"Enough," Asta says quietly. Her sparrowhawk glares and ruffles his feathers ominously. Lyra turns back to her books, face hot.
"Lyra," Dame Hannah says, exasperated, at their regular monthly tutorial, "have you been working with your alethiometer at all since the summer?"
"Of course I have!" Lyra protests. She hasn't taken it out of her trunk in nearly six months. "It's just…"
All of her old habits come rushing back. She has more restraint now, though. No need for an elaborate lie when a simple one will do.
"This year, it's been harder than I expected," she says, downcast. "I mean, not that I didn't have to work hard at the boarding school, 'cause of course I did. But Oxford, it's different. And now that I'm my second year in, I got all sorts of different courses and my friends en't in the same track so we can't study all together like we used to, and I have to start picking a topic for my dissertation for next year… I don't mean to ignore the alethiometry, Dame Hannah, really I don't. It's just that's always been what came easiest, so it's easier to forget about it when everything else takes so much more effort to get right. I'm sorry."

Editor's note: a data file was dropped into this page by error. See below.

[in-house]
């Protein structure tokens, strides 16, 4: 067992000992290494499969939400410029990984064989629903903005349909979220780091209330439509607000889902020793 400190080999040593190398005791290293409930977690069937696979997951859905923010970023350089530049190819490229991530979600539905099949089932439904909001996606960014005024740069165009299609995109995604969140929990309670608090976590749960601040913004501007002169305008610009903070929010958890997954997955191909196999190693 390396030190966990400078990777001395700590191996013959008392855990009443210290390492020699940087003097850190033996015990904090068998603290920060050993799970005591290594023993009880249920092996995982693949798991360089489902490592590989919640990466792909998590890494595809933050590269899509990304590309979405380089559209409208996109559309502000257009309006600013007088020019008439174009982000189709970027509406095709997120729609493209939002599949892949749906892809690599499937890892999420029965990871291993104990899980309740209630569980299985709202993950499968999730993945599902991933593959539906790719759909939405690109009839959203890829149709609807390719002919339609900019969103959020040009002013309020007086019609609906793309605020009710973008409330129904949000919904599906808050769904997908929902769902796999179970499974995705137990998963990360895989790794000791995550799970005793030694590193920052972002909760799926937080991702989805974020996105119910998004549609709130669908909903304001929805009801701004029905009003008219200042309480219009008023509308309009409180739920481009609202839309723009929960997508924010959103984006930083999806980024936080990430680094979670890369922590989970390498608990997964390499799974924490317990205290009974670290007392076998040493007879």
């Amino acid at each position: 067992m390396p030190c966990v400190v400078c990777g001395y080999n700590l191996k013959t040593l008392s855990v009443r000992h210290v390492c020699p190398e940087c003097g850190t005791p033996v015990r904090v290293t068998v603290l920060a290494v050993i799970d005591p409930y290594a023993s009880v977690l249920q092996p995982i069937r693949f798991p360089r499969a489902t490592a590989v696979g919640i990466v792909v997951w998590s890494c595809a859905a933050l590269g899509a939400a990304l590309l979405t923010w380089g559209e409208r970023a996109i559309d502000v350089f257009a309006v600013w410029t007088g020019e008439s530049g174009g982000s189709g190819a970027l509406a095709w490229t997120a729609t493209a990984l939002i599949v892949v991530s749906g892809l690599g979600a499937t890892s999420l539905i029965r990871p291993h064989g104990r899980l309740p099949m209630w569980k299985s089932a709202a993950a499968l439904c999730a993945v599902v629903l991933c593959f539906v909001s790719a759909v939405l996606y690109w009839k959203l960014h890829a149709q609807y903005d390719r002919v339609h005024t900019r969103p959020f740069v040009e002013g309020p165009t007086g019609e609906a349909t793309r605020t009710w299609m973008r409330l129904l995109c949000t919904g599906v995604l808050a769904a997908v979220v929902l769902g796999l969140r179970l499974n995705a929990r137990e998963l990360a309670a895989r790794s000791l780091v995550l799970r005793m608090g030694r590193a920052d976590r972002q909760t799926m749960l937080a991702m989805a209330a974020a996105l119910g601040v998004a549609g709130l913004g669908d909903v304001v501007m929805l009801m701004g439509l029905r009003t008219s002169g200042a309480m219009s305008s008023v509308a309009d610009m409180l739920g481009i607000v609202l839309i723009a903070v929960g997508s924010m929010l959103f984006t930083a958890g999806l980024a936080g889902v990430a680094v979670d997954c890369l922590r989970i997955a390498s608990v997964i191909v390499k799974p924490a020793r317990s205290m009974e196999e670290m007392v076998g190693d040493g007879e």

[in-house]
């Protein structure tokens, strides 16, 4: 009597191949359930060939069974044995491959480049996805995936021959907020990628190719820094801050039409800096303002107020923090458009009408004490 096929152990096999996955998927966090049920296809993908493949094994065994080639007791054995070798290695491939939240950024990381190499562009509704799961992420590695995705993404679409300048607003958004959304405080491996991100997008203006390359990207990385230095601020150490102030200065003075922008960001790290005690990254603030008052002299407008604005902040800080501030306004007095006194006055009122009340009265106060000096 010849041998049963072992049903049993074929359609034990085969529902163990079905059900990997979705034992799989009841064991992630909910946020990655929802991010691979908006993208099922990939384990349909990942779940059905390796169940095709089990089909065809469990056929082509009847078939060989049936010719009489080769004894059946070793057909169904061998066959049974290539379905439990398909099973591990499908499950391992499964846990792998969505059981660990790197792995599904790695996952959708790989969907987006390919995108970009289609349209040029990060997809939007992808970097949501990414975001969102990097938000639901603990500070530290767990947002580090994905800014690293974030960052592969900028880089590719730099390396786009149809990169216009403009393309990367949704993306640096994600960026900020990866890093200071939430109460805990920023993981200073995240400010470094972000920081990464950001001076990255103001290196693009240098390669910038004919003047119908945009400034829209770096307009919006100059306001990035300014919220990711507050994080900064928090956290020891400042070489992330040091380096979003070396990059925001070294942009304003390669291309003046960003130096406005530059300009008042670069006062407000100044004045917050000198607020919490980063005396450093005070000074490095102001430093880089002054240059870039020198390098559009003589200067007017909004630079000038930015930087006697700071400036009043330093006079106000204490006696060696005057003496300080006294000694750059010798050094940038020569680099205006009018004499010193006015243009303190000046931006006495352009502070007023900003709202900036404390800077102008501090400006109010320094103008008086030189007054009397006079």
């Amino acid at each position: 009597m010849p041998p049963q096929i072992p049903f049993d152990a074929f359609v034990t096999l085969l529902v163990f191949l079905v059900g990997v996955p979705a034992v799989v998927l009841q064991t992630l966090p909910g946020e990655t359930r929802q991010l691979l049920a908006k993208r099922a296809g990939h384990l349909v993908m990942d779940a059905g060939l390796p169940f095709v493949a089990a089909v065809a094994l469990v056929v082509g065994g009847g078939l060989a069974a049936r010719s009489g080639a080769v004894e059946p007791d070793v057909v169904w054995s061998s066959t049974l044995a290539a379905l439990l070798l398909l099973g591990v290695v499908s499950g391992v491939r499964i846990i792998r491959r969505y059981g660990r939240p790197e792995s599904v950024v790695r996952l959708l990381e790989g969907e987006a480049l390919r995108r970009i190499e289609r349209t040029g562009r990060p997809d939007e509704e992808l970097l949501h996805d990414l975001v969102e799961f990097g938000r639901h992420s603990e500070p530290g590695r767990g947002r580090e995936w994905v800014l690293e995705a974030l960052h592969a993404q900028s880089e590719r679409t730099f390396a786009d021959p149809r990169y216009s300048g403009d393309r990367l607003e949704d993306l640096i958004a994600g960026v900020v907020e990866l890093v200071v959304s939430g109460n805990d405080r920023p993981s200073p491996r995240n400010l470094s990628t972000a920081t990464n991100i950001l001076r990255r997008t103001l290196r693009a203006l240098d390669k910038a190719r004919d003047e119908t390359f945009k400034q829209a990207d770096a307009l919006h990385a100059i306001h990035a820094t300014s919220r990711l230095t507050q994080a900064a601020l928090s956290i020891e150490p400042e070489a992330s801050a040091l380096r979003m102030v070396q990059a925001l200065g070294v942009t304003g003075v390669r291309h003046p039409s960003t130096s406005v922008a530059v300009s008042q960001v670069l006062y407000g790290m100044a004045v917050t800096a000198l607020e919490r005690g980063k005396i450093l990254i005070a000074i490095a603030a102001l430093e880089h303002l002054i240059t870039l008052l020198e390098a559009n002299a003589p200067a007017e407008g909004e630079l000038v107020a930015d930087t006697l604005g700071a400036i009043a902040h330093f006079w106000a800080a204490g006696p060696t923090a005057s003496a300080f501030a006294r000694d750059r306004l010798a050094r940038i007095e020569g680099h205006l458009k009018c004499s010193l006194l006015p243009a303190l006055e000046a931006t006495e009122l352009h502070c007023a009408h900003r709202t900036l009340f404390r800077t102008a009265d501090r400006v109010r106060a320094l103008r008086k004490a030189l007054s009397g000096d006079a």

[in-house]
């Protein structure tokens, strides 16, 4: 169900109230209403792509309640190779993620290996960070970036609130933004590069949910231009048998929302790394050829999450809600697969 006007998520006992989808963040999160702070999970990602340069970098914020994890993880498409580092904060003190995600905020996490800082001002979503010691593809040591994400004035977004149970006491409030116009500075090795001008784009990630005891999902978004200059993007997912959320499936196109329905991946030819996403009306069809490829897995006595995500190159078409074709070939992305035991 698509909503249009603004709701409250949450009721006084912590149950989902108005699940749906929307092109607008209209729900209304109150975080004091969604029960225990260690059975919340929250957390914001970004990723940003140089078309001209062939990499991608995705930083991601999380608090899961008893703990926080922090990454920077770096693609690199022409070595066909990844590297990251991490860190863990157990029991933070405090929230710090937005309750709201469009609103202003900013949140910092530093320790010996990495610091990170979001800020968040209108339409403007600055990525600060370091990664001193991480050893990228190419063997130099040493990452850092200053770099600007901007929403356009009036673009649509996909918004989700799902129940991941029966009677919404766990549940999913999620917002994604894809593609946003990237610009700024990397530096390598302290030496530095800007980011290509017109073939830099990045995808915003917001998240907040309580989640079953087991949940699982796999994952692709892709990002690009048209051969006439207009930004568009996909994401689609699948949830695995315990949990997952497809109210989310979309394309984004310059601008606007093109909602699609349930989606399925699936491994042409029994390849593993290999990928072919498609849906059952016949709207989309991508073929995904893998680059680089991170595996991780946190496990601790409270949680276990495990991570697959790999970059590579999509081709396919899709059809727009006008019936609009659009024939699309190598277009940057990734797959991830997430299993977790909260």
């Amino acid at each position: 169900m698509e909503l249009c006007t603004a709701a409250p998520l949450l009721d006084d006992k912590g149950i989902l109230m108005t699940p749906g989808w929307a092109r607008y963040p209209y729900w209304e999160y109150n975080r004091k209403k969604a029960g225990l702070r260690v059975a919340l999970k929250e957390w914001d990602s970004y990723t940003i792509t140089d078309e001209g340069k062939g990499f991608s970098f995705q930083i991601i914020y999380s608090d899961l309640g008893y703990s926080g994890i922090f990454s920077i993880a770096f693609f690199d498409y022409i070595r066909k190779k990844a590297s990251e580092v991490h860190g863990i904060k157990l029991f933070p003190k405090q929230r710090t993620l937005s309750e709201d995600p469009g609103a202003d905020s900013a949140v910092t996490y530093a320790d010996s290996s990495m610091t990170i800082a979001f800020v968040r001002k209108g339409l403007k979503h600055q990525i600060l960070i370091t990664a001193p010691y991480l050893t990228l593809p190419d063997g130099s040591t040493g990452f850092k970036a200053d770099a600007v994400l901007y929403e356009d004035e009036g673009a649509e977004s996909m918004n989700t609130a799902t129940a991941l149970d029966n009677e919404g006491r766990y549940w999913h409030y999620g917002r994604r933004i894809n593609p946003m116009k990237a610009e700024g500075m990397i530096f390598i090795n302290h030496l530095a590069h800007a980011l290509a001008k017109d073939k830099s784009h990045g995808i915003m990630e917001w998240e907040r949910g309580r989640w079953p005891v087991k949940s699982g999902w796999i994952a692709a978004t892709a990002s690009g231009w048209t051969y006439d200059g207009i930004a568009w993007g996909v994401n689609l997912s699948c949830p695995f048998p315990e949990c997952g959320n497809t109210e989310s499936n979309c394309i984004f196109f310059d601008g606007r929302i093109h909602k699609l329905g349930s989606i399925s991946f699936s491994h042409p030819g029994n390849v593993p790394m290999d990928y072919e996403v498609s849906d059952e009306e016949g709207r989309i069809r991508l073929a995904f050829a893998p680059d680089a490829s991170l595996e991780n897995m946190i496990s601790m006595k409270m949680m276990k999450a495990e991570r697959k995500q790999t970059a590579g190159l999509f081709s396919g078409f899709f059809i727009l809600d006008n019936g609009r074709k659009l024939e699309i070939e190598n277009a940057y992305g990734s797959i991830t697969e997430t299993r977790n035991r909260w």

Dame Hannah sighs. "It's all right, child. I forget the pressure you students are all under. It's just that you were making such remarkable progress, so quickly -- well. A bit of a setback is understandable. I can't fault you for focusing on your Master's studies. You may go. I'll see you next month."
"Of course, Dame Hannah," Lyra says earnestly. "And thank you."
Liar, the harpies scream in her nightmares, raking her scalp with their horrid talons. Liar, Lyra, liar!